8. What revision or additions should be considered on the present policy.
9. Is now a good time to be doing this.
Overview of Preliminary Subgroup Findings:
Question by Question overview of the issues examined and the recommendation:
Questions 1 & 2:
In addition to the current COSPAR planetary protection policy’s protection of biological/organic-constituent science opportunities, should we conduct solar system exploration to minimize or eliminate other possible negative effects? Which ethical constructs support/require the additional protections? Which might argue against them?
1. Both subgroups responded in the affirmative to the question of whether we should conduct solar system exploration in ways that minimize or eliminate other possible negative effects. on celestial bodies (beyond prevention or biological contamination).
2. Important to first start with baseline ethical approaches and constructs as they apply to living and non-living things
3. Draw considerations from stewardship and protection on Earth –
4. More discussion is needed on how the ethical principles used on Earth apply to the context of outer space and varied future scenarios (e.g.: science vs other activities, governmental, non-governmental)
What revisions or additions to current COSPAR planetary protection policies would be necessary to address these additional considerations/protections?
Even though everyone agreed that revisions and additions are necessary to planetary protection policy. No attempts to revise the Outer Space Treaty Language itself my modifying either Article IX (planetary protection provisions). or Article VI (liability provisions).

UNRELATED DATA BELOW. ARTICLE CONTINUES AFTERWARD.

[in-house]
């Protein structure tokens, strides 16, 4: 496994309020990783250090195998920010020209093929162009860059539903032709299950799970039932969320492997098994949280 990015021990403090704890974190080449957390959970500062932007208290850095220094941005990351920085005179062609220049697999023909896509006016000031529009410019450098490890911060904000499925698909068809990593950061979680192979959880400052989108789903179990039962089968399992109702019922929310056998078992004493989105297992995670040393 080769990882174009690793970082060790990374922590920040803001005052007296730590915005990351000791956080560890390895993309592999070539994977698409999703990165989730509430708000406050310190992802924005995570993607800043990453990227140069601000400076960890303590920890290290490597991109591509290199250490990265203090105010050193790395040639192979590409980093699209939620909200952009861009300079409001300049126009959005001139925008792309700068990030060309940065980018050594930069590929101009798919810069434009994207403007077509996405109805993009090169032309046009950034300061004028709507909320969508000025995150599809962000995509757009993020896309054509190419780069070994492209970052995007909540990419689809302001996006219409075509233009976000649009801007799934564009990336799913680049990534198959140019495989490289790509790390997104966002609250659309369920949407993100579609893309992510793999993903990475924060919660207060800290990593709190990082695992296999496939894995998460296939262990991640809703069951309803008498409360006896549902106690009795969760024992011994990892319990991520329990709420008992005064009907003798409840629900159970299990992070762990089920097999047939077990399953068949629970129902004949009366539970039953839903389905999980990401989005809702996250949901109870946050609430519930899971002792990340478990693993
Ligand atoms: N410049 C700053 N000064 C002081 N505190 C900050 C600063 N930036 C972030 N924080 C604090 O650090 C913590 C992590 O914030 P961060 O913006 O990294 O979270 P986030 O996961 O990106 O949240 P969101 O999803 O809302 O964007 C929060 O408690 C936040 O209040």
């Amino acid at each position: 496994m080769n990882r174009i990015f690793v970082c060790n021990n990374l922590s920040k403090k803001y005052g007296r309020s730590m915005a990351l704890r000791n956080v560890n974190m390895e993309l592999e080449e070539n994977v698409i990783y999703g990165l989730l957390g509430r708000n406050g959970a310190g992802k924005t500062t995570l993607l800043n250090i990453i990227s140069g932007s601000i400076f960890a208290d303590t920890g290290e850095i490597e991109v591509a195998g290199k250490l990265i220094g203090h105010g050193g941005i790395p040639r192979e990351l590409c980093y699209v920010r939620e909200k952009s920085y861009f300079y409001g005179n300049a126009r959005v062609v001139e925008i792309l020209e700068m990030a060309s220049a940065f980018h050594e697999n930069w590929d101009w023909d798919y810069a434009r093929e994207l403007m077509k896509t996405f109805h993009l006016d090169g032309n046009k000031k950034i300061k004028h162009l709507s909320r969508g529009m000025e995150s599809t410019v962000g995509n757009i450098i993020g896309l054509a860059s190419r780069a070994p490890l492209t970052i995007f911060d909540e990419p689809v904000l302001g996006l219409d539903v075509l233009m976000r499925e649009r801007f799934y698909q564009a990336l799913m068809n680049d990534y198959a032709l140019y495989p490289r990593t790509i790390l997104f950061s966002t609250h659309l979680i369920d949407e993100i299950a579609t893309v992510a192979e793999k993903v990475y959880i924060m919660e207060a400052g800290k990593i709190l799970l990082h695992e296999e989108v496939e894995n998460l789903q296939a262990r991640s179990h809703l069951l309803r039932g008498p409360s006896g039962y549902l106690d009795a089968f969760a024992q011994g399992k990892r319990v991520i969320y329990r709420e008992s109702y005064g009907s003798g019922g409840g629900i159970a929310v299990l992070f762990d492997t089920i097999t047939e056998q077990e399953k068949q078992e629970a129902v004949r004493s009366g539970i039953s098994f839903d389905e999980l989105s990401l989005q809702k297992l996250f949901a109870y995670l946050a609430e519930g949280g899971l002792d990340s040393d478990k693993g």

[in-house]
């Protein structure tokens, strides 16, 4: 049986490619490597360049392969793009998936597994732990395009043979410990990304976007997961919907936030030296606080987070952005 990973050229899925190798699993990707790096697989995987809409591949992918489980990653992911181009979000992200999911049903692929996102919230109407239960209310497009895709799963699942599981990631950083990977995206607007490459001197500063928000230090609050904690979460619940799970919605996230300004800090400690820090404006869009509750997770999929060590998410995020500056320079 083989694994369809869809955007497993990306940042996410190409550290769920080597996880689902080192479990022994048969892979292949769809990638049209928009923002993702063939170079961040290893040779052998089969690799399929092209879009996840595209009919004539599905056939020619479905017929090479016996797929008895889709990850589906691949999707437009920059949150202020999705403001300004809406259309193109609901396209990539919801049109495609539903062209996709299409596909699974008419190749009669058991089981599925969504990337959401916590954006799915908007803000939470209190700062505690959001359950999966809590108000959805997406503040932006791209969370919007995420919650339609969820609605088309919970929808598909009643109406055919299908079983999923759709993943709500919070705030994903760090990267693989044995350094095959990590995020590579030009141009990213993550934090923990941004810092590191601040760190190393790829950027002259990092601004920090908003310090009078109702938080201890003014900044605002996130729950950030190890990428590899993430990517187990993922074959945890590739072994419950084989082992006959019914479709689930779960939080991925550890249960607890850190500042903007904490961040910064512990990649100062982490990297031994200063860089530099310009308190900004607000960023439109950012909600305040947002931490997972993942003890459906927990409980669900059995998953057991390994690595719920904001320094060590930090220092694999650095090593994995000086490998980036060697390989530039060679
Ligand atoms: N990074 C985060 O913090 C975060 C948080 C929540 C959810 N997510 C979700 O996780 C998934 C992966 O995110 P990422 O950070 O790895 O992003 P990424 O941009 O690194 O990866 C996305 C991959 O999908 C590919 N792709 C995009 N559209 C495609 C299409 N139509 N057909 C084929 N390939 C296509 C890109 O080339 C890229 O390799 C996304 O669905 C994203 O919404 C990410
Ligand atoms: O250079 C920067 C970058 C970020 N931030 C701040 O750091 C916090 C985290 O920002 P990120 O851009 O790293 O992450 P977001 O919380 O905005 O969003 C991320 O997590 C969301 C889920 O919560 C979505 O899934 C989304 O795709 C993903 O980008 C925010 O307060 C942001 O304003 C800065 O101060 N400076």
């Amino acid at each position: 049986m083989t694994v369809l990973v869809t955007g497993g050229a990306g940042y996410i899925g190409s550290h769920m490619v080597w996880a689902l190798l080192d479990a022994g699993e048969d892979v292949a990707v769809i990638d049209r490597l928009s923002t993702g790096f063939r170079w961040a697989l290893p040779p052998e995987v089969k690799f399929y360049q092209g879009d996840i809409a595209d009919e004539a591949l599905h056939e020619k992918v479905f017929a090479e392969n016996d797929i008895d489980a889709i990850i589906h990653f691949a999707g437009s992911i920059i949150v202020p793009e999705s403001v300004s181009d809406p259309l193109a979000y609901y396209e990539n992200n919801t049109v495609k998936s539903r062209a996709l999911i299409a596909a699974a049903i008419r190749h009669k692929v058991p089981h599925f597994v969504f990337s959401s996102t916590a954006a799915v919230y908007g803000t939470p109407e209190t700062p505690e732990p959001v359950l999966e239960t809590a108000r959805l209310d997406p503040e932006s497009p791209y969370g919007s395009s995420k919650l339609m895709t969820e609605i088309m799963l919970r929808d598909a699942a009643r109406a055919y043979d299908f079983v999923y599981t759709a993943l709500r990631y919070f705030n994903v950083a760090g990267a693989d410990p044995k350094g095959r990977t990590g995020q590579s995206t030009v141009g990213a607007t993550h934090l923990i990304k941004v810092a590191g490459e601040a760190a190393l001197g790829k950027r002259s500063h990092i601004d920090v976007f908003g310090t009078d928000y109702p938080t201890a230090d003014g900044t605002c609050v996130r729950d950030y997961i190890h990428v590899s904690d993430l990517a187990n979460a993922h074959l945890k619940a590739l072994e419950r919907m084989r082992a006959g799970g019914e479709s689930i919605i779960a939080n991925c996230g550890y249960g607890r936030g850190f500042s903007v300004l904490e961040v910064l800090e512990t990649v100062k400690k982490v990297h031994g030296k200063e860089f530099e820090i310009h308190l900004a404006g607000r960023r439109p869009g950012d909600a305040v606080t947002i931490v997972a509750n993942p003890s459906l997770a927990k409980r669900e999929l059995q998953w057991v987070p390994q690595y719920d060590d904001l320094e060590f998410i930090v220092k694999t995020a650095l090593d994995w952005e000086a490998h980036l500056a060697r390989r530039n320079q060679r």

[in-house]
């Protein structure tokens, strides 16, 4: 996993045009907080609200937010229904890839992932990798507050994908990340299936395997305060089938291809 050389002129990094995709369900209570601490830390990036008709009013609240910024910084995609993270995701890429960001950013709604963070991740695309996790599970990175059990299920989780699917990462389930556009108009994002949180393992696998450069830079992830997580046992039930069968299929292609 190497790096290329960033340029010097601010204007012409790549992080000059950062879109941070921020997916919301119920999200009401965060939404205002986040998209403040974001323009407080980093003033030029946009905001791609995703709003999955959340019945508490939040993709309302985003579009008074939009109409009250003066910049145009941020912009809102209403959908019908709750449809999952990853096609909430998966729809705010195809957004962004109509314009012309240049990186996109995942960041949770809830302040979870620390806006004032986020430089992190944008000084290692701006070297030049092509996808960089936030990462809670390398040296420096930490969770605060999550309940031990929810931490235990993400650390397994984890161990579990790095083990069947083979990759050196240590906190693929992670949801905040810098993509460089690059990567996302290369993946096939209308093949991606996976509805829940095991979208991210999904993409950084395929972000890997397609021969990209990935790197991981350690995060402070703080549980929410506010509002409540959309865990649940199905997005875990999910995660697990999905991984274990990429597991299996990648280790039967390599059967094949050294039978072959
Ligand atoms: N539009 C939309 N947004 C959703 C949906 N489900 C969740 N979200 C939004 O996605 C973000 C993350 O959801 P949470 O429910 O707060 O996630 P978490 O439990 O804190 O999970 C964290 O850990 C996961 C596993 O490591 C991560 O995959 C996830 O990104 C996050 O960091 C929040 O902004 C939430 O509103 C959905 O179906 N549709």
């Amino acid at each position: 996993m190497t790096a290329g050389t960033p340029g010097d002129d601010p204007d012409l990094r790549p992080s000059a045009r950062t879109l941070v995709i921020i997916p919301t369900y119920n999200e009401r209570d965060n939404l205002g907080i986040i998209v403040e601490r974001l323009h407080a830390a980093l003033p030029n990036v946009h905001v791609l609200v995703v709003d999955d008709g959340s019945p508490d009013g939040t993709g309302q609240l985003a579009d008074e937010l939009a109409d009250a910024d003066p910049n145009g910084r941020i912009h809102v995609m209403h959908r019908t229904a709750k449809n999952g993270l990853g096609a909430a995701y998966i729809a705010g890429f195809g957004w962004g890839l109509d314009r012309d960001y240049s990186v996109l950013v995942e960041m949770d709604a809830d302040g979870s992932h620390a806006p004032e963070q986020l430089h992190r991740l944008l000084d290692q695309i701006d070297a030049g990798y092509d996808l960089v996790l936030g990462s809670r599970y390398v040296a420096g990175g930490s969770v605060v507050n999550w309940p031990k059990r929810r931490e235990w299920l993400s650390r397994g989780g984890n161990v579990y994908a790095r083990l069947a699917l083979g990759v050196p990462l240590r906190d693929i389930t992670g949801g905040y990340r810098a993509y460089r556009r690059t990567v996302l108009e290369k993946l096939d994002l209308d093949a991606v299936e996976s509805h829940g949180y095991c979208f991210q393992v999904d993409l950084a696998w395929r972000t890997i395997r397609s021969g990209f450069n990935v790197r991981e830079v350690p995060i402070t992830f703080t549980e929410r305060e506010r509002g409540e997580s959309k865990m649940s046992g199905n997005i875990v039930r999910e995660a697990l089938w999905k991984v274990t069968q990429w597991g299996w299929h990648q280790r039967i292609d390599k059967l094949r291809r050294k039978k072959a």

Proposed revisions to integrate ethical considerations can likely be accomplished through COSPAR and it’s long standing review of and advisory processes.
Would a convention on planetary protection/harmful contamination extending Article IX of the UN Outer Space Treaty (in the manner of the Convention on Biodiversity) be feasible/desirable as a way to provide for elaborations of expanded planetary protection policies?.
Both subgroups felt strongly that any modifications to policy should be handled without changing the scope of the UN Outer Space Treaty (United Nations, 1967) and without involving changes in intergovernmental agreements.
More detailed examination of the policy framework recommended that may provide model strategies or approaches to among multiple international bodies and users.
1. Orbital Debris Agreements.
2. United Nations.
3.International Conventions on Biodiversity –
4. Habitat and environmental management approaches.
6.Use GuideLines –
7.Cumalative Impact Assessments:
8. Preservation and Protection Requirements:
What revisions or additions to current planetary protection policy should be considered in support of such a broader engagement/ dialogue, if any?
How to integrate ethical considerations policy has actually two focal areas:
1. Current Planetary Protection Policy aimed at avoiding biological contamination and interference with sceince and exploration (target bodies and control measures )
2. Addressing the policy gap in the realm of environmental management and contamination control for all activities and users of celestial bodies.
General Agreement that planetary protection policy as currently implemented should remain separate and focused on science target bodies and contamination control measures.
Entirely separate and parallel policy is likely to be needed in addressing environmental management of large areas and/or entire bodies.
How should we best provide for public engagement in solar system exploration and involve the public in a dialogue about the ethical aspects of planetary protection?
Is now a good time to working on this? If not, then when?.
– Increase in the potential of discovery of extra’ life forms and the great increase in exploration activities anticipated in coming years.